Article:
Via ferratas are not for the faint of heart. This is serious mountaineering that’s accessible to anyone with the right kit and a sense of adventure (a fear of heights is of no use here!). From Italy’s Dolomites, across the Alps and beyond, these are the best places to find challenging via ferratas for every skill level.
Italy: the birthplace of the via ferrata
Italy has around 400 via ferrata routes, with more than half of them in the Dolomites. If you’re looking to explore this sport, the Dolomites is by far the best place to go, reachable via flights to Venice. The dramatic high mountains make the perfect setting for your active holiday, with many routes following World War I fortifications. For beginners, try the Via Ferrata Averau or the Via Ferrata del Canalone. Outside of the Dolomites, try the northern end of Lake Garda and the mountains to the east of Lake Como.
Lake Garda is also one of the best places in Europe to go canyoning.
Austria: queen of the “klettersteige”
Austria has more than 550 “klettersteige,” it’s name for via ferrata, and is without a doubt the country that has most embraced the Italian adrenaline sport. It’s a great way to experience nature and many of the oldest routes are based in the Northern Limestone Alps. There is a good mix of longer mountain routes and shorter sport routes, like the ones popular in France. The hardest and most technically challenging route can be found in Austria, the “Arena” variant of the Bürgeralm-Panorama-Klettersteig in Styria.
France: routes for thrill-seekers
France caught onto this trend in the 1980s and now has close to 200 via ferrata routes across the country, mostly in the Alps but with some routes also in the Pyrenees, Corsica and the Massif Central. There are plenty for every skill level but most fall within the middle four of France’s 6 grade system. Check out the 59 metre long suspension bridge at la Grande Fistoire or the wire “monkey” bridges along the via ferrata de la Chal.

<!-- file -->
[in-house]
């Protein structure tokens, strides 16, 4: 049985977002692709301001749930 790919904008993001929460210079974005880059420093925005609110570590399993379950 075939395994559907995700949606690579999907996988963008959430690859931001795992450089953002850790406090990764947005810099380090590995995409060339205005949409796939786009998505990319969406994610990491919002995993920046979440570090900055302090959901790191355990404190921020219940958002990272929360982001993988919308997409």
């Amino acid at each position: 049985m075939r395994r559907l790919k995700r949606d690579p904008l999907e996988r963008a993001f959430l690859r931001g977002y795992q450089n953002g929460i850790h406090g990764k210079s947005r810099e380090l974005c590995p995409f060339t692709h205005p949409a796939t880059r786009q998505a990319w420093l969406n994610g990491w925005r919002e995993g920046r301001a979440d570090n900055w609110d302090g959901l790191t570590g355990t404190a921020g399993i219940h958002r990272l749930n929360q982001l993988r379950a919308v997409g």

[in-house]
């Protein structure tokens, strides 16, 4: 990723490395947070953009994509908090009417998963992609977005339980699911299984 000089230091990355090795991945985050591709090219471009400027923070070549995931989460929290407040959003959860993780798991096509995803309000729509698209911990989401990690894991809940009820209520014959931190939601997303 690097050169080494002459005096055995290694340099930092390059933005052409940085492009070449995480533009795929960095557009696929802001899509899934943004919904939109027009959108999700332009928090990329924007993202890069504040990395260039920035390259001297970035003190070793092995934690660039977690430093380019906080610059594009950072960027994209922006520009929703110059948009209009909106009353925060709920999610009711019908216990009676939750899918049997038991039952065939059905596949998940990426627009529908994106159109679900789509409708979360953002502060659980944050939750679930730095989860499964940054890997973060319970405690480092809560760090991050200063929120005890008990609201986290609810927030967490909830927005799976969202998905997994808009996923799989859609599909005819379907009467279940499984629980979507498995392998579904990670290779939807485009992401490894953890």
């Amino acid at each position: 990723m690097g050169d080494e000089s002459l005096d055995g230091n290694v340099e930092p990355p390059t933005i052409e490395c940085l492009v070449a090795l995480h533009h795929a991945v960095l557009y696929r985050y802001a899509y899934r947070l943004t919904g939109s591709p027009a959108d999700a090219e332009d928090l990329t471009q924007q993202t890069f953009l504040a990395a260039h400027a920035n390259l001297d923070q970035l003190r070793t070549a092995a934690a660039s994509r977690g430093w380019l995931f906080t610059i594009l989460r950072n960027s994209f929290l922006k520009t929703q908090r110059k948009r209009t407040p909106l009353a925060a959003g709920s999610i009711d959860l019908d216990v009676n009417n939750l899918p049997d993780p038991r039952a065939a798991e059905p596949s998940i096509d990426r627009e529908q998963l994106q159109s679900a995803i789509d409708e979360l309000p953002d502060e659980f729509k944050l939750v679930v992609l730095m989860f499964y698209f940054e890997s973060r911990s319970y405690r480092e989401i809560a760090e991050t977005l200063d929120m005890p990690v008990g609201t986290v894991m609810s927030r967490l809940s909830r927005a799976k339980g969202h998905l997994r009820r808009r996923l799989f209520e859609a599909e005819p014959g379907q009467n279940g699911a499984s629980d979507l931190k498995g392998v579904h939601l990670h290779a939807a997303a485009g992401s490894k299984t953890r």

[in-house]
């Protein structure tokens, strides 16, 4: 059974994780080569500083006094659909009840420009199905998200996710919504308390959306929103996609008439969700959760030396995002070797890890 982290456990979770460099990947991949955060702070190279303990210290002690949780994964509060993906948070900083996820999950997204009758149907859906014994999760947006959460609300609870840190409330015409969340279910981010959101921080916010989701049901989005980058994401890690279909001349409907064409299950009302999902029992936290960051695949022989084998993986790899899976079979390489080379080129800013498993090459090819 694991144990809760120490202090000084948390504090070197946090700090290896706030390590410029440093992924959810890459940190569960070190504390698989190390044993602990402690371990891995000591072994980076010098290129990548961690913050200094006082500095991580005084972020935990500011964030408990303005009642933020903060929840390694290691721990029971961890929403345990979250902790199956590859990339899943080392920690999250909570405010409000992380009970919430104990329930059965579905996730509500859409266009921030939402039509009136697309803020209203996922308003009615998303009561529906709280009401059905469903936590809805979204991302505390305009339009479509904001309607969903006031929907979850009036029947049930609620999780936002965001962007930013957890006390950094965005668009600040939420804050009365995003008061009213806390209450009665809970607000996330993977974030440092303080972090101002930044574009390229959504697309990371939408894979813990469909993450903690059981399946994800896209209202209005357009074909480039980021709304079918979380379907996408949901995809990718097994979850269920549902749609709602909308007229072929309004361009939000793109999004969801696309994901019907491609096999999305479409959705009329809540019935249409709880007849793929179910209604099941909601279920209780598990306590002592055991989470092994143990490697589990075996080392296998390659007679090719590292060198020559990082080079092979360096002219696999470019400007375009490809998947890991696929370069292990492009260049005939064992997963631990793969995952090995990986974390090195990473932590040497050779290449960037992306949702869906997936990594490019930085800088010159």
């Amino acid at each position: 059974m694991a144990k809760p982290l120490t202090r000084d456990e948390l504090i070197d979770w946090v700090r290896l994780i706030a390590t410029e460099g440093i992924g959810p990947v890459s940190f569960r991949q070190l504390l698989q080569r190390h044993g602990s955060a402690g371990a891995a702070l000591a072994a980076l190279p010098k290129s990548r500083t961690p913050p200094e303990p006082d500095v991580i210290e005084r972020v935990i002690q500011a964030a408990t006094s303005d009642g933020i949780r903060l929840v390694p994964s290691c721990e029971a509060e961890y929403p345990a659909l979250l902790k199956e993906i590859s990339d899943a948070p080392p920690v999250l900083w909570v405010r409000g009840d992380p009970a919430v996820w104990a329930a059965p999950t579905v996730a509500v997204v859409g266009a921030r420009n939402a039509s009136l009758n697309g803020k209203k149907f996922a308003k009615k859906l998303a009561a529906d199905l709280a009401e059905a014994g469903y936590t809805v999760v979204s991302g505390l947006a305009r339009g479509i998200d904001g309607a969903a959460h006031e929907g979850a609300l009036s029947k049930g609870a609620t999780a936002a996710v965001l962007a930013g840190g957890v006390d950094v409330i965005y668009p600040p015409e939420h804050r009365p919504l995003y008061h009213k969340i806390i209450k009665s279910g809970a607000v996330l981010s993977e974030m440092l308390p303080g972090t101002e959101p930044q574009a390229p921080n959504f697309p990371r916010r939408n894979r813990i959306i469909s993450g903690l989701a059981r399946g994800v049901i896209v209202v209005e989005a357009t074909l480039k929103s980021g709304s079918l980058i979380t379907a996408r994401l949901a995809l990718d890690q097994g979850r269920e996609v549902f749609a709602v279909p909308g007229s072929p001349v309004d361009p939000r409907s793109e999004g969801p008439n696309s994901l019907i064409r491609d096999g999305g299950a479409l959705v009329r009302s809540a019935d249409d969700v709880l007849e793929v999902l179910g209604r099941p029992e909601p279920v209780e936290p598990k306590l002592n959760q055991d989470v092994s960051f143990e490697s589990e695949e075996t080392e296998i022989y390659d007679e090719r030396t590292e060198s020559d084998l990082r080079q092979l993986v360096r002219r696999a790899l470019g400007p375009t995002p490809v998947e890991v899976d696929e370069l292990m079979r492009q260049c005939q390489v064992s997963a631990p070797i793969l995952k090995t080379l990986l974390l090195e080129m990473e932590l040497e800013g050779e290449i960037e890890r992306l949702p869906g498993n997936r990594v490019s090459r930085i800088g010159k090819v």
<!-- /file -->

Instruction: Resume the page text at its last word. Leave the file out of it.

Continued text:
The most popular via ferrata in France is in La Voie du Colombier with around 15,000 climbers a year.
Switzerland: klettersteig in the Alps
It may have taken a while for the via ferrata trend to pick up in Switzerland but today it has some of the best routes in Europe. The first one ever built (and still considered one of the best) is called Tälli Klettersteig and is located on the southern faces of Gadmer Flue in the Urner Alps. Today there are 150 recorded routes in Switzerland with 32 in Bernese Oberland and 39 routes in the Valais. There are also a number of routes around Lake Lucerne too.
Close to home
While not the most popular place to discover this sport, there are a few options at home in England. Honister’s via ferrata is in the Lake District and is based on an old minder’s track up the steep face of Fleetwith Pike. There are two routes, Classic and Xtreme, which we recommend you choose based on your skill level and experience.
In Yorkshire Dales National Park, there is a via ferrata in How Stean Gorge which incorporates fixed beams and ladders over the river as well as rock face sections.
Get the right kit before you go
Via ferratas shouldn’t be attempted without the right kit. This includes a Y-shaped lanyard with two carabiners, a climbing harness, helmet, tough gloves and a headlamp, as some routes travel through mountain tunnels. Climbing shoes rather than hiking boots is usually preferred by seasoned climbers.